Expeditions of pure human endurance, geographical discovery and `world firsts' may capture the imagination and headlines alike, but most of the many expeditions that set off seek neither fame nor glory. Their goals are perhaps more noble--to further the understanding of an aspect of the Earth and its peoples.
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One of the most adventurous ongoing projects is reminiscent of past adventures on the high seas, while carrying out research to safeguard the planet's future. The Antarctic Convergence Zone expedition, winner of last year's prestigious Neville Shulman Challenge Award, is being led by Dr Alun Hubbard from the University of Canterbury, New Zealand. He plans a complete circumnavigation of the Antarctic to carry out vital research on both the peninsula and remote sub-Antarctic islands to test for the presence of persistent organic pollutants (POPs), considered to be one of the great environmental challenges facing the planet. The convergence zone--where Antarctic cold and mid-latitude warm waters meet--is seen as a crucial area for such important scientific study.
POPs are human-made compounds, such as polychlorinated biphenyls (PCBs). Released into the atmosphere, they increase in toxicity in the food chain.
Although banned in most developed countries, their production and subsequent export goes largely unchecked throughout the developing world. But no matter where they are released, due to a process known as atmospheric fractionation, they tend to travel thousands of kilometres in gaseous form to the high latitudes. Here they condense in the lower temperatures--with potentially dire impacts upon the reproduction, development and immune functions of marine life.
Comprising environmental scientists, mountaineers and divers, the team on its maiden voyage sailed an ice-strengthened ketch, The Gambo, under the command of first-time skipper Dr Hubbard, via Tierra del Fuego to the West Antarctic Peninsula. "Last season's phase from New Zealand to the peninsula was very much a baptism of fire for myself and crew," says Dr Hubbard. "In effect our learning curve was almost vertical just in terms of the operating logistics of a sailboat in Antarctic waters."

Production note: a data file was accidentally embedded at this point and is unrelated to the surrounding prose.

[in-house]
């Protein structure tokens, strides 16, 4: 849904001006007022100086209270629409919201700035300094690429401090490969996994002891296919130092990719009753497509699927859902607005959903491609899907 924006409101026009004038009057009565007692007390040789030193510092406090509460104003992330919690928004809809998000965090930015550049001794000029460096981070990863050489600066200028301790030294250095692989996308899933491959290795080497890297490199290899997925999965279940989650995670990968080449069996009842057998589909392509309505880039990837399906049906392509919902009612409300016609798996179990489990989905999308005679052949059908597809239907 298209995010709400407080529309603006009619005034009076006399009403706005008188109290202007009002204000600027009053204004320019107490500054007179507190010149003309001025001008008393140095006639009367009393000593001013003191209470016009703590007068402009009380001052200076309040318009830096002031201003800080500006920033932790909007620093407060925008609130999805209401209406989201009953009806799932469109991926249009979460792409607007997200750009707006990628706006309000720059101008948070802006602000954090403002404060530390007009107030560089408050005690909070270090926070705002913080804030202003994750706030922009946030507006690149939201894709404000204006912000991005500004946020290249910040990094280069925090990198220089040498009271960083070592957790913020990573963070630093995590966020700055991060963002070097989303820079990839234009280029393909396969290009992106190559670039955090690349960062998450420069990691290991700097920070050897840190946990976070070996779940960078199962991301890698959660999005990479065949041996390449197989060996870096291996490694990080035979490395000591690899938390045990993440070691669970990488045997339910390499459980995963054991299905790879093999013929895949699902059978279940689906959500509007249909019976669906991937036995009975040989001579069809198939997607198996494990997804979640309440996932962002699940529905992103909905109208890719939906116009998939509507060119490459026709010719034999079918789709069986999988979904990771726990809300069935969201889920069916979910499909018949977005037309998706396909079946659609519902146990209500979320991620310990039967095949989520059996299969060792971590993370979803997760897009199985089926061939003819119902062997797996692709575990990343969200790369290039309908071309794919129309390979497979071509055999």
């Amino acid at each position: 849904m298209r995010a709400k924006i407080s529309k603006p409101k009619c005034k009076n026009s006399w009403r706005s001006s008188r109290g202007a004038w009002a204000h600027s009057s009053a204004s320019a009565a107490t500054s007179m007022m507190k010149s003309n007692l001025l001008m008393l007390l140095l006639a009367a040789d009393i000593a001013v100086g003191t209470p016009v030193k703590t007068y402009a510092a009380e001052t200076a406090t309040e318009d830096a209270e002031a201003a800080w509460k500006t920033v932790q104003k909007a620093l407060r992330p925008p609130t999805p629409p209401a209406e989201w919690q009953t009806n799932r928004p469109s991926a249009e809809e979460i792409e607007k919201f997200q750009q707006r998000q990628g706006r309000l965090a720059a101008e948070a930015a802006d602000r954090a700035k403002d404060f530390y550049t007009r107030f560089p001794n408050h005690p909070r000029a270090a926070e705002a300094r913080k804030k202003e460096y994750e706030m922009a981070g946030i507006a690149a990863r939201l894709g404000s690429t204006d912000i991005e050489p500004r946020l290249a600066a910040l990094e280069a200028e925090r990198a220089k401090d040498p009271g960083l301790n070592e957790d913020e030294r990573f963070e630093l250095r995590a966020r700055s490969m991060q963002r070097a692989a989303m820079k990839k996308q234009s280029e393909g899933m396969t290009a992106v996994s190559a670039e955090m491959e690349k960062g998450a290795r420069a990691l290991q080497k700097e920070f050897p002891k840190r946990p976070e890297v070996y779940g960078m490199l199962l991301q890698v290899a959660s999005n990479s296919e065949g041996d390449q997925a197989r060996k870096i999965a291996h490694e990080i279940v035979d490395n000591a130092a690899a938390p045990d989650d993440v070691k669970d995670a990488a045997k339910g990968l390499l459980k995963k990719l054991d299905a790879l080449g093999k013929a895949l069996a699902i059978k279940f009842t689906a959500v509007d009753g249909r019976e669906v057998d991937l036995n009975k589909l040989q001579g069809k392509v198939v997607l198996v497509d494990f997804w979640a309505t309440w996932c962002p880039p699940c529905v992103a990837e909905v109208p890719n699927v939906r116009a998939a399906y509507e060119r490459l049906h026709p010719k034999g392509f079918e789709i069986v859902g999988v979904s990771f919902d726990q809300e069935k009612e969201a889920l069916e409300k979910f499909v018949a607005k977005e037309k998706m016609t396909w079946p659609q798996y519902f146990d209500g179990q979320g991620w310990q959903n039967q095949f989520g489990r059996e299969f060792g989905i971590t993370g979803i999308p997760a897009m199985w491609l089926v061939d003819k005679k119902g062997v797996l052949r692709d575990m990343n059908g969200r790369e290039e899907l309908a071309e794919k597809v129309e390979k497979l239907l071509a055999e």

Despite visiting far fewer sites than planned due to pack ice and bad weather--a week-long storm swept up 15-metre waves and at one point `knocked down' the Gambo--the team collected some "great" ice radar and snow accumulation data, and sub-glacial water samples.
Another danger was thin ice. Peter Taylor, a team member conducting ice thickness measurements, found out the hard way on the flat summit of an ice cap when he fell into a 20-metre crevasse up to his armpits, and without a rope. "It was just his arms holding him above the thin snow-surface with his legs and body dangling in thin air," recalls Dr Hubbard. Fortunately, it was a lesson in the risks of complacency which the entire team of six lived to learn.
Samples are currently being analysed; it is hoped the subsequent findings will be made available to the Inter-Governmental Panel for Climate Change. A second voyage is planned, the first trip having inspired Dr Hubbard to extend the two-year project to last a few years. "After last season's success I'll do everything to make it happen," he confirms enthusiastically.
Major deserts and Englishmen
When thinking of Englishmen in the desert it is hard not to conjure up scenes from the film Lawrence of Arabia. John Hare, winner of an RGS-IBG Expedition Research Grant, and his 13-strong team followed in the hoofsteps of camel riders from long before Lawrence's time when they crossed the Sahara Desert between October 2001 and January 2002. Hare set out on the three-and-a-half month, 65,000 [pounds sterling] Trans-Sahel expedition along the old 2,350-kilometre camel route used originally by the slave trade, from northern Nigeria to Libya, to compare the changes that have taken place over the last 100 years. …